Optimism about the vaccination process continues to grow. Newspapers like the Financial Times yesterday highlighted how the number of Covid-19 vaccines already administered globally, some 104 million doses, has for the first time exceeded the global number of reported cases, which stand at just over 103 million. This is a very positive milestone on the way to controlling the pandemic despite growing concerns about the emergence and strength of new variants of the virus.
The population vaccinated with at least one dose is around 10% in the United States and 14.4% in the United Kingdom. However, just 3% of the European Union ‘s population has received a Covid-19 vaccination.
In the EU, from the beginning of February until the end of spring, the aim is to administer about 180 million doses of COVID-19 vaccines. This is to cover a quantity equivalent to the entire population over 65 years of age, which represents 20% of the citizens of the EU. In practice, not all people in this age group will be willing to be vaccinated, so the 180 million doses will be enough to protect health care workers as well. At the moment, extrapolating the figures for vaccine deliveries to Spain up to end-January, the EU is 90% away from meeting the target set for the region before the end of spring. In this respect, the first explicit EU target is: “By March 2021, member states should have vaccinated at least 80% of health and social care professionals and people over 80 years of age.”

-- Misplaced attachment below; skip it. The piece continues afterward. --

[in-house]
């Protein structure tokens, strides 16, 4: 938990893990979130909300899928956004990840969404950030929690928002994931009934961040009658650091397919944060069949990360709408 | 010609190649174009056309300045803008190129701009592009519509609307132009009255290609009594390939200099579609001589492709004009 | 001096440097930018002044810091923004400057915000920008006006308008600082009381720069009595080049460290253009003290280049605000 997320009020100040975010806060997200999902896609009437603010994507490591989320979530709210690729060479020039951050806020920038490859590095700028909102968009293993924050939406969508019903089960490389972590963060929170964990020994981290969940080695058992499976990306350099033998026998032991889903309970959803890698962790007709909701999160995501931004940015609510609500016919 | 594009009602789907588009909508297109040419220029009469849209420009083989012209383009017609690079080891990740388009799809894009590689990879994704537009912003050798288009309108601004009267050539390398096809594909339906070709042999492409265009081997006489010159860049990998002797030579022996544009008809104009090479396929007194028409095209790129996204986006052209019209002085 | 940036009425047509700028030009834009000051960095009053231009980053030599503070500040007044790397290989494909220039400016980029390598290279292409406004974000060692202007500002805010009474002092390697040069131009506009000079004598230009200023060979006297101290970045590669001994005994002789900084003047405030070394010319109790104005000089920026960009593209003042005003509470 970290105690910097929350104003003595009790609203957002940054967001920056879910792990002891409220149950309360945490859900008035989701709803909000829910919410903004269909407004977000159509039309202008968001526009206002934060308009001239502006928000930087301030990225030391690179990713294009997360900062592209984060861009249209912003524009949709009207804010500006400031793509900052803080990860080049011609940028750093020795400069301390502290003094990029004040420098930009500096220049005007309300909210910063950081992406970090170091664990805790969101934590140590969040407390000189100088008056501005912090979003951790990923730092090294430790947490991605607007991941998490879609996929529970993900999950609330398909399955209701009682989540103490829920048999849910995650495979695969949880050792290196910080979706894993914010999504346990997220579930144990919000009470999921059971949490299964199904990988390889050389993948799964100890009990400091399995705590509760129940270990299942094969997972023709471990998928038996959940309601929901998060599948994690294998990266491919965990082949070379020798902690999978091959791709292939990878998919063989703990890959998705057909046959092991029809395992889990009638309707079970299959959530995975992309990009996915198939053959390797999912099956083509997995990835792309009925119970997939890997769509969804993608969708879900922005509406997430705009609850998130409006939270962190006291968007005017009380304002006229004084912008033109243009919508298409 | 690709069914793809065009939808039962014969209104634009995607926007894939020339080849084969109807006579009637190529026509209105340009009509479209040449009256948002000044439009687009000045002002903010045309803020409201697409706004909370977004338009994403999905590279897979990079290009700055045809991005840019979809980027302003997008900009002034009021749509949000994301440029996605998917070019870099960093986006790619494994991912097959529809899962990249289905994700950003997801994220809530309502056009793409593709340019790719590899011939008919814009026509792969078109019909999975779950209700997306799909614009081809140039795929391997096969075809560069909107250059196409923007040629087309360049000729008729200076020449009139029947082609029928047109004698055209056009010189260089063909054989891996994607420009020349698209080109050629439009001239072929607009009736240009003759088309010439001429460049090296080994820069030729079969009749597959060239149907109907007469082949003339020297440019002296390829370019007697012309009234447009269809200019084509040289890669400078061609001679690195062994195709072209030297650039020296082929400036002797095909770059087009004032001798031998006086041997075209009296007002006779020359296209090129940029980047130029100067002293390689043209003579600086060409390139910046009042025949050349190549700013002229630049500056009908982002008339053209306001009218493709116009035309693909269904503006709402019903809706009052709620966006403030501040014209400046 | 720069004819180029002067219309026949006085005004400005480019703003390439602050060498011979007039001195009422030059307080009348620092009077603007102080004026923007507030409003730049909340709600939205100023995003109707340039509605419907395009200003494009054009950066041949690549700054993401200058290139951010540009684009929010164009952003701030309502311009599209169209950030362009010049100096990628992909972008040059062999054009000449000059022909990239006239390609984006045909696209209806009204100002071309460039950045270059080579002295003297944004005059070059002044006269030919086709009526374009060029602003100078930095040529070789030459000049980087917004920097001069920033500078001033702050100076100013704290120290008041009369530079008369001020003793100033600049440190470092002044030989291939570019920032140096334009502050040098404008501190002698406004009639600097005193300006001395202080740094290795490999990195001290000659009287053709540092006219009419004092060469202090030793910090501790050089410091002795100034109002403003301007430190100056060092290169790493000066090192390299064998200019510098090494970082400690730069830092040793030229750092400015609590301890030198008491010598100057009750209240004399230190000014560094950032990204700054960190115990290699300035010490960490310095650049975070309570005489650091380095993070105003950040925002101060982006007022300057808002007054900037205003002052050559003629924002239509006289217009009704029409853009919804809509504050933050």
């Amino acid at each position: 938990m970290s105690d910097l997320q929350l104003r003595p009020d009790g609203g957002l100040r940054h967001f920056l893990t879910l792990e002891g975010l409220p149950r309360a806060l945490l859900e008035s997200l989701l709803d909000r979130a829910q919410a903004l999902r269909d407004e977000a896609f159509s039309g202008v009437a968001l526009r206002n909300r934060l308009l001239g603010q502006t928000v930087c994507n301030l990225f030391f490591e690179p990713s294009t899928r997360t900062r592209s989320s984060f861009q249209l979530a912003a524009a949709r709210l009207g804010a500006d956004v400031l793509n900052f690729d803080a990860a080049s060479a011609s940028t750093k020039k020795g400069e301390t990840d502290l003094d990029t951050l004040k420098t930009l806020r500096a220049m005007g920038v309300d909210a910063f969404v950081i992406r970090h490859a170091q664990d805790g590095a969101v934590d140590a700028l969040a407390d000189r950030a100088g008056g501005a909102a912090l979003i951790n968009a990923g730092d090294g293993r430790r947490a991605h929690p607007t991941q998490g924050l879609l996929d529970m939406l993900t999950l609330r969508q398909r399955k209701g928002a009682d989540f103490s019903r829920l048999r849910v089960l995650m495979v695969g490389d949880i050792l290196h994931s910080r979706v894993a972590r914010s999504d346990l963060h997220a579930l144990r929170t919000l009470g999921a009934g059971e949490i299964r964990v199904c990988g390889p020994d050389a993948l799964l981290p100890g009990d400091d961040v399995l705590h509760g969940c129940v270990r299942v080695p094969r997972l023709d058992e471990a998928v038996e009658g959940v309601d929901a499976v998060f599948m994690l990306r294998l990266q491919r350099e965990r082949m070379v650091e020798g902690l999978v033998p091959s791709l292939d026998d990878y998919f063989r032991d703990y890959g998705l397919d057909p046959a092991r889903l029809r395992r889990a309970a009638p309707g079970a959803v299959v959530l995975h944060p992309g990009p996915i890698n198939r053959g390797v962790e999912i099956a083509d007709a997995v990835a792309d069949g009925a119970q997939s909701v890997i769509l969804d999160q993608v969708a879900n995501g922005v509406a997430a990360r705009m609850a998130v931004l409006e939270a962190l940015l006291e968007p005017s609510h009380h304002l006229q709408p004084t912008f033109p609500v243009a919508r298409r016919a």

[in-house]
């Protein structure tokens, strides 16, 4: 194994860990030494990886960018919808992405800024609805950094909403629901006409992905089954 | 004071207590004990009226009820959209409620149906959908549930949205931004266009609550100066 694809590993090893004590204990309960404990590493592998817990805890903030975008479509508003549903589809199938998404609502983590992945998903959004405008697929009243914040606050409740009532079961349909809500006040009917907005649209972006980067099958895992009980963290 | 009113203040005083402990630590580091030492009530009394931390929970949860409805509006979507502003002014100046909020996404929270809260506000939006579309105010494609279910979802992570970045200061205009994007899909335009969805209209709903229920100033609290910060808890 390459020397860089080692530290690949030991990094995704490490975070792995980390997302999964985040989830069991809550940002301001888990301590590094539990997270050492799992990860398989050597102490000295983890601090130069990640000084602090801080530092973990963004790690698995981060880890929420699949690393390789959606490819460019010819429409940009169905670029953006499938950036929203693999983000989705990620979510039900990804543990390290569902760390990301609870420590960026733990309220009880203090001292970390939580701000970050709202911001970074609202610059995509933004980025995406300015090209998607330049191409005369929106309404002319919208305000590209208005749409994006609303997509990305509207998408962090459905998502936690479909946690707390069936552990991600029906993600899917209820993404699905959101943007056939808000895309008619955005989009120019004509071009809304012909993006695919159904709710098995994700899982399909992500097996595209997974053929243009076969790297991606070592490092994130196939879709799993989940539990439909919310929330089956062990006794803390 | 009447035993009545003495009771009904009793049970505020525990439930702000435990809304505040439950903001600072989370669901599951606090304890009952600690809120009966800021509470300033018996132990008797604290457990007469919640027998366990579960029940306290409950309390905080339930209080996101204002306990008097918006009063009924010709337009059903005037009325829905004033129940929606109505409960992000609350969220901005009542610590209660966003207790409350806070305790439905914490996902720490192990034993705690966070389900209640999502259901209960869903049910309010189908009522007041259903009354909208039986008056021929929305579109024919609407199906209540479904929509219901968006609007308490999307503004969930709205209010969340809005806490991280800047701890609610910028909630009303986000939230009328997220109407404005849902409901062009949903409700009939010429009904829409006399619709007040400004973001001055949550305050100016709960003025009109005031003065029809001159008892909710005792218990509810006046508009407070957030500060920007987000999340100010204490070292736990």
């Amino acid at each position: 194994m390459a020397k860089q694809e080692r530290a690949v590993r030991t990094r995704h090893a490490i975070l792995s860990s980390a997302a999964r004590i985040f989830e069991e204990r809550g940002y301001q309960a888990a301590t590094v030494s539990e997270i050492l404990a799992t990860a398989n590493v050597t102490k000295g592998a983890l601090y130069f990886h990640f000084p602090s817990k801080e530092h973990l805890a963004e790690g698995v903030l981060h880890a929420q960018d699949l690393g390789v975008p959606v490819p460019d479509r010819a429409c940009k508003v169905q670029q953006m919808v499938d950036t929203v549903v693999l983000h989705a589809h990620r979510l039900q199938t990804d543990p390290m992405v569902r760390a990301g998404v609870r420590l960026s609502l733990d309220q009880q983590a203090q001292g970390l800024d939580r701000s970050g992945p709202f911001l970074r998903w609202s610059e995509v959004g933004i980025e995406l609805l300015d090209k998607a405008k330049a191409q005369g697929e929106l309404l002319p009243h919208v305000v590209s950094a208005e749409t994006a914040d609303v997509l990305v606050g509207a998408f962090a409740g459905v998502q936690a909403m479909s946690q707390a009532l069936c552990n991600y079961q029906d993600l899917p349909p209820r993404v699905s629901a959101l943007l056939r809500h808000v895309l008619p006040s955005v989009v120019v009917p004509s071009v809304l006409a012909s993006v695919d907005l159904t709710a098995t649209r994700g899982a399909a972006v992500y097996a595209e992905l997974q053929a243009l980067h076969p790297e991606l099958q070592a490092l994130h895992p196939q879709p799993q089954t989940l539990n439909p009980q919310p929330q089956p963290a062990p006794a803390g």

The current red tape in Europe is making the whole vaccination process too slow, which will undoubtedly delay the start of economic recovery in the region.